Published date: 21 October 2021

Patient hotels: A comfortable solution to the capacity crisis

Victoria Shaw, our Principal Property Development Manager, explores how patient hotels could be part of the solution to the patient backlog.

The original article was published in Hospital Times here. 

It has been estimated that 12.2 million patients need treatment following the disruption the pandemic caused to health care services in the UK. But, even as Covid-19 admissions fall, the NHS is facing huge capacity issues as it looks to treat ongoing Covid cases, while it also seeks to address this backlog. Now, perhaps more than ever, we need innovative solutions to overcome this formidable challenge, and part of the solution could be patient hotels. 

How do patient hotels work? 

Patient hotels are not a new concept. In fact, in Nordic countries, patient hotels are part of the health service infrastructure, while in the UK, there are some patient hotels run by charities, such as the Cotton Rooms which serve as an alternative facility for patients at  University College London Hospitals NHS Foundation Trust. 

Located near hospitals, they are connected to facilities either through an underground or overhead tunnel, allowing patients and healthcare professionals to easily move between the two buildings. The hotels provide beds for patients and their family members, whether this be prior to, or following, surgery, as well as space for patients receiving treatment and care such as chemotherapy.  

There are three main reasons as to why patient hotels are so successful. They improve the patient experience, can provide patient care for approximately half the cost and lastly, but most importantly, that they can free up space in hospitals for the patients that need around the clock care.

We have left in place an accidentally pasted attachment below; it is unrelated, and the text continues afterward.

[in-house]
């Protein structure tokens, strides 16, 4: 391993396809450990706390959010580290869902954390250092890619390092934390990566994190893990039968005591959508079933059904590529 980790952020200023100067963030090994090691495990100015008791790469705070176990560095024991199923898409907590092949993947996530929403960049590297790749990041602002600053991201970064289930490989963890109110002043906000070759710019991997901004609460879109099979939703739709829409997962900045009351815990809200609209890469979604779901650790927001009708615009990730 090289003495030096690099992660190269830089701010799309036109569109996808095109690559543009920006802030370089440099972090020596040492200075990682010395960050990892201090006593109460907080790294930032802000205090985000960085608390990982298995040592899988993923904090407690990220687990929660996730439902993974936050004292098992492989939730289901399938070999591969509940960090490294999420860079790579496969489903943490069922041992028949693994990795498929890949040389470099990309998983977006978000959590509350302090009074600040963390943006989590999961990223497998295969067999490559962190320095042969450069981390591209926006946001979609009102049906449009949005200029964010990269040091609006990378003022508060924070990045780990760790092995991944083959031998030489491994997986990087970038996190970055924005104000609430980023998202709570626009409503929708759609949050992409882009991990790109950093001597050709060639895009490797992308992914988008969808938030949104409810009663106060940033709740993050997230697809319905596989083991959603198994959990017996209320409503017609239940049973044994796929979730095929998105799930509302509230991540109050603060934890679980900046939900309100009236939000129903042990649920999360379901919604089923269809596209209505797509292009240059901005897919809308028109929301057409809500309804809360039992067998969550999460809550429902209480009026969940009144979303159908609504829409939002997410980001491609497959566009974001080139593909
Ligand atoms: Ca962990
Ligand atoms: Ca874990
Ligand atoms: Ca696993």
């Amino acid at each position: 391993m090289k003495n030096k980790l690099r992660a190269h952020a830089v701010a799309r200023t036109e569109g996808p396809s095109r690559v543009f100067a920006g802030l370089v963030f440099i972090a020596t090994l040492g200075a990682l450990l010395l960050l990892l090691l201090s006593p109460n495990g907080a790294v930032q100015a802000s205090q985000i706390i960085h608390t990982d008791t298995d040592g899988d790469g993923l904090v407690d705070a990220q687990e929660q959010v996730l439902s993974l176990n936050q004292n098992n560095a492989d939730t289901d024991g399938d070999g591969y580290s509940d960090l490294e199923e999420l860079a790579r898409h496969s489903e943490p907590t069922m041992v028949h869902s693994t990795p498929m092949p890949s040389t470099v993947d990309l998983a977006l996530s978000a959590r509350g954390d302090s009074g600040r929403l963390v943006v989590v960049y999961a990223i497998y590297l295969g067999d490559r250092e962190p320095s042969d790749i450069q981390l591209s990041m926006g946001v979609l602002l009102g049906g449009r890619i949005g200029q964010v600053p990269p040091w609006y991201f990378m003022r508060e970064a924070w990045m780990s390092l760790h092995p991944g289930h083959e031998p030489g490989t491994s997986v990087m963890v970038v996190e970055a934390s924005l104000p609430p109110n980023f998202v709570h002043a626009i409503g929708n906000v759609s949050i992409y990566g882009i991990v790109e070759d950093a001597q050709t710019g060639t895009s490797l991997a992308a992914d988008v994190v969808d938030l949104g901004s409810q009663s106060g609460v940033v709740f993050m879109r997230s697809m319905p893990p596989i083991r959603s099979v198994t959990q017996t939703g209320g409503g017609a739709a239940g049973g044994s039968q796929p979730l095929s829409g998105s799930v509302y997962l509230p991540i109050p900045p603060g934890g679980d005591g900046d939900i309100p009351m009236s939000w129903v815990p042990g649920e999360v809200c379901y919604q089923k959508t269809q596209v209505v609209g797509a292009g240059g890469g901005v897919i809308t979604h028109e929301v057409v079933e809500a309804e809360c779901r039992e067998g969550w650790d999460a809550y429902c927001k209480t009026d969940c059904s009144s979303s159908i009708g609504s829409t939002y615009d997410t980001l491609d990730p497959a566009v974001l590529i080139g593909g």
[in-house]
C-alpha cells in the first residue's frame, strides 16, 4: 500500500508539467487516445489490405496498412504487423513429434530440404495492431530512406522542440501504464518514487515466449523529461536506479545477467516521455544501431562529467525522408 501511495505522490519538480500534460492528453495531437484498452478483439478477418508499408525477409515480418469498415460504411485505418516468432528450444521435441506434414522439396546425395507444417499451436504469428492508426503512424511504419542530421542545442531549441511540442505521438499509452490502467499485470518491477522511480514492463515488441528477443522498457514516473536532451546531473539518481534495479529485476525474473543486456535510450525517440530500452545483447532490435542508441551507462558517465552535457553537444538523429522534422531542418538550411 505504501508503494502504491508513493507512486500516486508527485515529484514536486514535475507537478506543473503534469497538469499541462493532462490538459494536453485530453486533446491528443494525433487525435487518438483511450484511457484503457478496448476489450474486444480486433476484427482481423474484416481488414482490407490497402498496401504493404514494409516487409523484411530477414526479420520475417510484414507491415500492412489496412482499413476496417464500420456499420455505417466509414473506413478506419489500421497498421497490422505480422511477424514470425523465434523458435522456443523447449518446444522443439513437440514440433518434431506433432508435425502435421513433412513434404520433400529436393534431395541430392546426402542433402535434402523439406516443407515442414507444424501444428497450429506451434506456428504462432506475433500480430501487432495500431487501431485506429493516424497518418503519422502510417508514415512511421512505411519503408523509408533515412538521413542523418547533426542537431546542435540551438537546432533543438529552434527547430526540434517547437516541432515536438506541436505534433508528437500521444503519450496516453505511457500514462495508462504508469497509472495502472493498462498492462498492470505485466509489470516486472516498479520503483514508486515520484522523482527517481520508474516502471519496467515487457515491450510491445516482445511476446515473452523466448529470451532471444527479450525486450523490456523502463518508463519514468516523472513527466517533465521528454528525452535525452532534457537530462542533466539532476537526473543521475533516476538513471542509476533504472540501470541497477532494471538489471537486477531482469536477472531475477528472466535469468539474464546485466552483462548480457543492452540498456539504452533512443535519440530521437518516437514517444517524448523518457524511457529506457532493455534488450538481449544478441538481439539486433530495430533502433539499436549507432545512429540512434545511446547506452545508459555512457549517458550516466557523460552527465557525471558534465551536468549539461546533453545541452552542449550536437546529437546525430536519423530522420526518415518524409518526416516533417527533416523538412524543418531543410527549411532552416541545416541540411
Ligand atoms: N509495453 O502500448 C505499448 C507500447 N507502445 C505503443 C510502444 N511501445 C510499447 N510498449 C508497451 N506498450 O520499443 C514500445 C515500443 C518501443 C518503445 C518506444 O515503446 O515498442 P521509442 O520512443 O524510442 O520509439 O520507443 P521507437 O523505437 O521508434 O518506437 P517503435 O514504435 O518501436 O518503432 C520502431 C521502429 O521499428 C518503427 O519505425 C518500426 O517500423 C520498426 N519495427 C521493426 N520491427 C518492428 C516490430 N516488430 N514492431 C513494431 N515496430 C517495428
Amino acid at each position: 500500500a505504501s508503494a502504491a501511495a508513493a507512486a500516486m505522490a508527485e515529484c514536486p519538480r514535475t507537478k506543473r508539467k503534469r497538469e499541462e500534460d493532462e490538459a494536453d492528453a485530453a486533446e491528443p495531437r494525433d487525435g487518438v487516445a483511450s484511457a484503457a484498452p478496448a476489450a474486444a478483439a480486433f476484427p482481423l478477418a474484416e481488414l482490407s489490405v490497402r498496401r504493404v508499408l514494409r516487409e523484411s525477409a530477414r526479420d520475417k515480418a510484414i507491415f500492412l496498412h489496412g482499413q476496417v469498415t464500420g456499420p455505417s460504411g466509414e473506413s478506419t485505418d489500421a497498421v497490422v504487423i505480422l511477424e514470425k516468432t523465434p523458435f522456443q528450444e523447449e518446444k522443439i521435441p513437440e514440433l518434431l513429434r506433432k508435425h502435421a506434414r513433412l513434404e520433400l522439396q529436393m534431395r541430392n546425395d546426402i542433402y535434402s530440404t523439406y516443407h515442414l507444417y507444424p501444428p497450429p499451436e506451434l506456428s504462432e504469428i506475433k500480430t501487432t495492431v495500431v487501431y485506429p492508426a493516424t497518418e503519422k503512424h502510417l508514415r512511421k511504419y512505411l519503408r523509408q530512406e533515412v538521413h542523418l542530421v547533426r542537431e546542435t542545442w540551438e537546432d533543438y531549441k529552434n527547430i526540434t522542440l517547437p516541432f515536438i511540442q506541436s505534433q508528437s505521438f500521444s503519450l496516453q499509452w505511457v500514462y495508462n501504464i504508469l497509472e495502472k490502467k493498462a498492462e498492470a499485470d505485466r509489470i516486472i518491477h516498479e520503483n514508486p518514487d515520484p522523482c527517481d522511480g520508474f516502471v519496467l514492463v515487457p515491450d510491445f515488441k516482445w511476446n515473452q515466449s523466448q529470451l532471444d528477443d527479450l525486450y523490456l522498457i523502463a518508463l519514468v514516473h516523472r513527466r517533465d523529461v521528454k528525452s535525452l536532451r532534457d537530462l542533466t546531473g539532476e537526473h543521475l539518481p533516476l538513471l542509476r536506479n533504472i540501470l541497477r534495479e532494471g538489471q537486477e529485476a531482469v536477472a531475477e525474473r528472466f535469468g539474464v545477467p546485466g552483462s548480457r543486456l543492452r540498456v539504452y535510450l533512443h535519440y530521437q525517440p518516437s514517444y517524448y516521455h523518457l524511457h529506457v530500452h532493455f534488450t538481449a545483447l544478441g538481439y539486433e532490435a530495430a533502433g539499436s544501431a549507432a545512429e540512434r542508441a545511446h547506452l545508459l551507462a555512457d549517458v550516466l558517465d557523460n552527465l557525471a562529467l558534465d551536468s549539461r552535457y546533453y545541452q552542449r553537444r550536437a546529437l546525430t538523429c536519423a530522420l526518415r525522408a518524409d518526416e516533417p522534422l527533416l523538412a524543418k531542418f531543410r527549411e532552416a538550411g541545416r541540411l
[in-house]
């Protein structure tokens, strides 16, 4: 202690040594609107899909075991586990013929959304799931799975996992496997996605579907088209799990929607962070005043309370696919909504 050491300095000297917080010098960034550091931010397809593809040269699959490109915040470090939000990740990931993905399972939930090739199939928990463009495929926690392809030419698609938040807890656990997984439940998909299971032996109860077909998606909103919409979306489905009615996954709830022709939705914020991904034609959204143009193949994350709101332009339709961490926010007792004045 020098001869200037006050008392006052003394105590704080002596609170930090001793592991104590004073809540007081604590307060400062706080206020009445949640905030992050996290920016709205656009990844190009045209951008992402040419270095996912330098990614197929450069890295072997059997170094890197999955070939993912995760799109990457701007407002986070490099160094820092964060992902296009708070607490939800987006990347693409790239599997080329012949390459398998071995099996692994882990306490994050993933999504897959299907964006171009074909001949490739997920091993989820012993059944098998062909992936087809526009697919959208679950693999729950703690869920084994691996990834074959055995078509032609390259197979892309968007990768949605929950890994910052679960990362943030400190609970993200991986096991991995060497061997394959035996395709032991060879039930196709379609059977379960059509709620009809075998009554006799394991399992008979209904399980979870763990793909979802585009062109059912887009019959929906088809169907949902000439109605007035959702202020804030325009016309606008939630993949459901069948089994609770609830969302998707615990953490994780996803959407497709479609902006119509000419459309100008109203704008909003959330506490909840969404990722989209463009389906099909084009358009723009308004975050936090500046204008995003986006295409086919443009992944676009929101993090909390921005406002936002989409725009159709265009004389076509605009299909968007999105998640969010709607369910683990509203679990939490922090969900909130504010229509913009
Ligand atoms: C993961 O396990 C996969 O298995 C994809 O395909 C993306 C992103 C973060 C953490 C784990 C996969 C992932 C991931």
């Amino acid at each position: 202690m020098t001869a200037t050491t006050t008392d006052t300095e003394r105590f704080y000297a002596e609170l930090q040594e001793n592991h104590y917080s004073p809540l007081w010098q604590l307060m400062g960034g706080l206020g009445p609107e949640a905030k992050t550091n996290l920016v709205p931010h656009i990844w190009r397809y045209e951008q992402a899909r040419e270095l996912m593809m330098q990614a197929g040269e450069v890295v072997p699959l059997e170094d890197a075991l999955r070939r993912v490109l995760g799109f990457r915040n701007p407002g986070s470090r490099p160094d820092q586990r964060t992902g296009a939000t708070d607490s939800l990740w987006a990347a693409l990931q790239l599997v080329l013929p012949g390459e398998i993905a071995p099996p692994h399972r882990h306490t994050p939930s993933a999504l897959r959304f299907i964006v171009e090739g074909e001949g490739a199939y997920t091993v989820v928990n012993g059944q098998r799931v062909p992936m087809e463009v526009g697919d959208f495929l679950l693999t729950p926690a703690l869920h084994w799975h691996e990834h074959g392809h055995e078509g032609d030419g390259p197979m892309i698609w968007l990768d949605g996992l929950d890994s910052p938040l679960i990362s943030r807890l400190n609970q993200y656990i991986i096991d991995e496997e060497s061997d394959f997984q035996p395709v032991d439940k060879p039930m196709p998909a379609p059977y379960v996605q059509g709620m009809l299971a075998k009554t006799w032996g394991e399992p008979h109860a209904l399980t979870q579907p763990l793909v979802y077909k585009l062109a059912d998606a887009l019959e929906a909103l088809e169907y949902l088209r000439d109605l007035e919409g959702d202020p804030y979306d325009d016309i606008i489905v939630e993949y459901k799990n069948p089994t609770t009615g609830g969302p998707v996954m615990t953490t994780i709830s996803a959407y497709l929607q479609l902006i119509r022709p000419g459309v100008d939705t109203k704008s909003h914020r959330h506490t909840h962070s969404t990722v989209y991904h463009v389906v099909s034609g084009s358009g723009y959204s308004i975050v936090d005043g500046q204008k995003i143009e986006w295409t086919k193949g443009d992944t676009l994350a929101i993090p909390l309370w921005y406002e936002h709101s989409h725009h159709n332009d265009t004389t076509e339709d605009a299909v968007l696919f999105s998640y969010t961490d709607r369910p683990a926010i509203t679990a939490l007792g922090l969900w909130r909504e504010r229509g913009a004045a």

The patient experience 

Improving the patient experience should be a goal that the health service continues to strive for, and, from a patient’s perspective, it is easy to understand how the option of sleeping in a hotel bed, alongside family members while having access to high quality meals is more appealing than sleeping in a bed in a busy hospital ward.  

In addition to increased overall comfort, patients are less likely to catch a hospital acquired infection, which is associated with a longer stay in hospital. Therefore, patient hotels are a great option for step down, with patients who are undergoing certain surgeries spending two to three days in hospital, before being moved to the patient hotel to recuperate before being sent home.  

They also work well for new parents, who can have their baby in the hospital and then spend time recuperating with their newborn and partner in the hotel, safe in the knowledge that the hospital is nearby if they need medical attention.  

The hotels provide patients with an increased level of comfort and privacy that is not always achievable in busy hospital wards, for example, in the hotels, patients can be served restaurant quality food at any time of the day. There are even special refrigerators for medicines in the rooms, so patients can receive treatments such as chemotherapy in a more relaxed environment. The hotels offer a reprieve from a busy, clinical setting which is important not only for the recovery process, but also for those patients that find being in a hospital traumatic.